What happens on the inside:

The “high” that the body experiences after the taking of psychoactive substances is a result of its nosiness in the functioning of the human central nervous system. A simple movement of your arms or legs, the activity of picking up a mug, even something as trivial as walking in a straight line can become a tad bit tougher than it normally would be- and in some cases, it becomes a humorous activity because of how silly the entire scenario feels. In some cases, everything feels super easy and fluid in a manner of speaking, with a multitude of thoughts hitting you all at once due to a large release of neurotransmitters in the frontal cortex of your brain.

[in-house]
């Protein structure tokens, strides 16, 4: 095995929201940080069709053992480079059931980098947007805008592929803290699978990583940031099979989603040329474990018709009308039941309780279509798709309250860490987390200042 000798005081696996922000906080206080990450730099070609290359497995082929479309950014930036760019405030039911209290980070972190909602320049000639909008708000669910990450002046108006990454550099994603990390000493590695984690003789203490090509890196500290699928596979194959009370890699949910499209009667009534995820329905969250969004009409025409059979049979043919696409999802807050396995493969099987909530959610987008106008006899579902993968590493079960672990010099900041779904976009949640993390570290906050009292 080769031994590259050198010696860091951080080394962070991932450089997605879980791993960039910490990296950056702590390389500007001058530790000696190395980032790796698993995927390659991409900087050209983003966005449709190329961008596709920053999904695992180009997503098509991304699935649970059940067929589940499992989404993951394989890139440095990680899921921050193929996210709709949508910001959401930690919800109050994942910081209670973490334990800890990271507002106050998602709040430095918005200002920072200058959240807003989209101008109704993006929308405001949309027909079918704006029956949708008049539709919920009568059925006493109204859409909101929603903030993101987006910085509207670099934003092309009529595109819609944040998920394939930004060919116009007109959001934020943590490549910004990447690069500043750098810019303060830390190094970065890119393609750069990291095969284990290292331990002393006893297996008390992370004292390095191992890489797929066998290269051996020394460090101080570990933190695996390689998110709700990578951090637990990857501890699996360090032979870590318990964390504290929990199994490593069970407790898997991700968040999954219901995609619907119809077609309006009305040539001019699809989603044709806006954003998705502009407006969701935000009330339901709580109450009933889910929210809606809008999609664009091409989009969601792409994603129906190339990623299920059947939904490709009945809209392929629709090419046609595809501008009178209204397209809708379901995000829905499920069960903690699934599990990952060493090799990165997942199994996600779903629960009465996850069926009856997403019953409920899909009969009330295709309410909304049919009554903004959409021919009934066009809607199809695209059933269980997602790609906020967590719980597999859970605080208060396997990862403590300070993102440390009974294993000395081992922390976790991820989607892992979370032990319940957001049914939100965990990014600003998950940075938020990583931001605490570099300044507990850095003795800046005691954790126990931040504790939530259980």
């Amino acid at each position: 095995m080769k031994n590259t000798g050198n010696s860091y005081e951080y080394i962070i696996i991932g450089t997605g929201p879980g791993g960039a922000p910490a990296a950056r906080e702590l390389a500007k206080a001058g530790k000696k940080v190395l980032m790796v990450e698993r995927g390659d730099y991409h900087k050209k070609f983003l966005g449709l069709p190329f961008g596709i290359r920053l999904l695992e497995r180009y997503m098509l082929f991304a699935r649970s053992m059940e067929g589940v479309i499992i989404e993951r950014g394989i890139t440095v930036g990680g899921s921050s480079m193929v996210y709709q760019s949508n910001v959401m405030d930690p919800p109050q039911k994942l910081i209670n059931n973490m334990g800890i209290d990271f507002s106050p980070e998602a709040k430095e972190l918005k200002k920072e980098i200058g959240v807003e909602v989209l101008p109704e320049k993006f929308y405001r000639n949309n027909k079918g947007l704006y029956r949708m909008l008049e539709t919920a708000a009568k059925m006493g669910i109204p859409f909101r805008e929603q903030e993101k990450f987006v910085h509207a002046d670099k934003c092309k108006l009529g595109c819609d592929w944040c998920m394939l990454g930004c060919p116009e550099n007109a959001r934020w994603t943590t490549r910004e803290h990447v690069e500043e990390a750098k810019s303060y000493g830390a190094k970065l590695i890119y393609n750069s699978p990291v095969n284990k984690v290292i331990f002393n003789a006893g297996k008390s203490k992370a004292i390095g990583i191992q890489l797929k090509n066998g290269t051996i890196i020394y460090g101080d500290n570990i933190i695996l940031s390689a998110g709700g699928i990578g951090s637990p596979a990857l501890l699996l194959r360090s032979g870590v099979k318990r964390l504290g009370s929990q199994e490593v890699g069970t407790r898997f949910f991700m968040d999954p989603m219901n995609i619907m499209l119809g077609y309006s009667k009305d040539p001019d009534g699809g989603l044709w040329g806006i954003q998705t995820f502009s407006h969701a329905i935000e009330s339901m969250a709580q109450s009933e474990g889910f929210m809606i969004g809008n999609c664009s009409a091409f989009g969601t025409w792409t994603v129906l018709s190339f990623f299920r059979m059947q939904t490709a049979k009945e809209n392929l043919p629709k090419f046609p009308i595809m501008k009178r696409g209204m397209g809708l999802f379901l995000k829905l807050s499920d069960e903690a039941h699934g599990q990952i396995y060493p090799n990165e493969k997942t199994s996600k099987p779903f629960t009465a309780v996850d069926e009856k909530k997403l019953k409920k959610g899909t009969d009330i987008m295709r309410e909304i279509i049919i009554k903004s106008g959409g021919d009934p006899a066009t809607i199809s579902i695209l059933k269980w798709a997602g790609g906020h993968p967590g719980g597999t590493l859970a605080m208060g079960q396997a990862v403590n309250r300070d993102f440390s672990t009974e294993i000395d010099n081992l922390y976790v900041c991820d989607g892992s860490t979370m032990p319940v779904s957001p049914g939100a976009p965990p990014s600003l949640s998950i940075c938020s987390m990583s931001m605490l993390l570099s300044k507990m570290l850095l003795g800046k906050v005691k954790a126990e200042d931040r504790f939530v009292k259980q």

How the human brain works when influenced by drugs

What is the issue?

Anything that hinders productivity and the human tendency to strive against all the odds to achieve something is not supposed to be available in an honest society. From at least the past two hundred years we have been in an age of skyrocketing progress which has separated the society even further in more stringent classes. Somewhere in the middle of this world, a culture of rebels who did not want to conform to society’s standards took shape to do what they liked and what gave them pleasure, what gave them peace- this culture included the “drug”. It was considered by our folks as evil and unnatural, and going against the ideals of society was their go-to-strategy, right?

Human nature makes us do what we feel is our greatest priority. And once the mind believes that its true purpose is to think in one tangent, it is indeed very tough to pivot from there on. These rebels clashed with the real world, and society declared them as outlaws.

Some history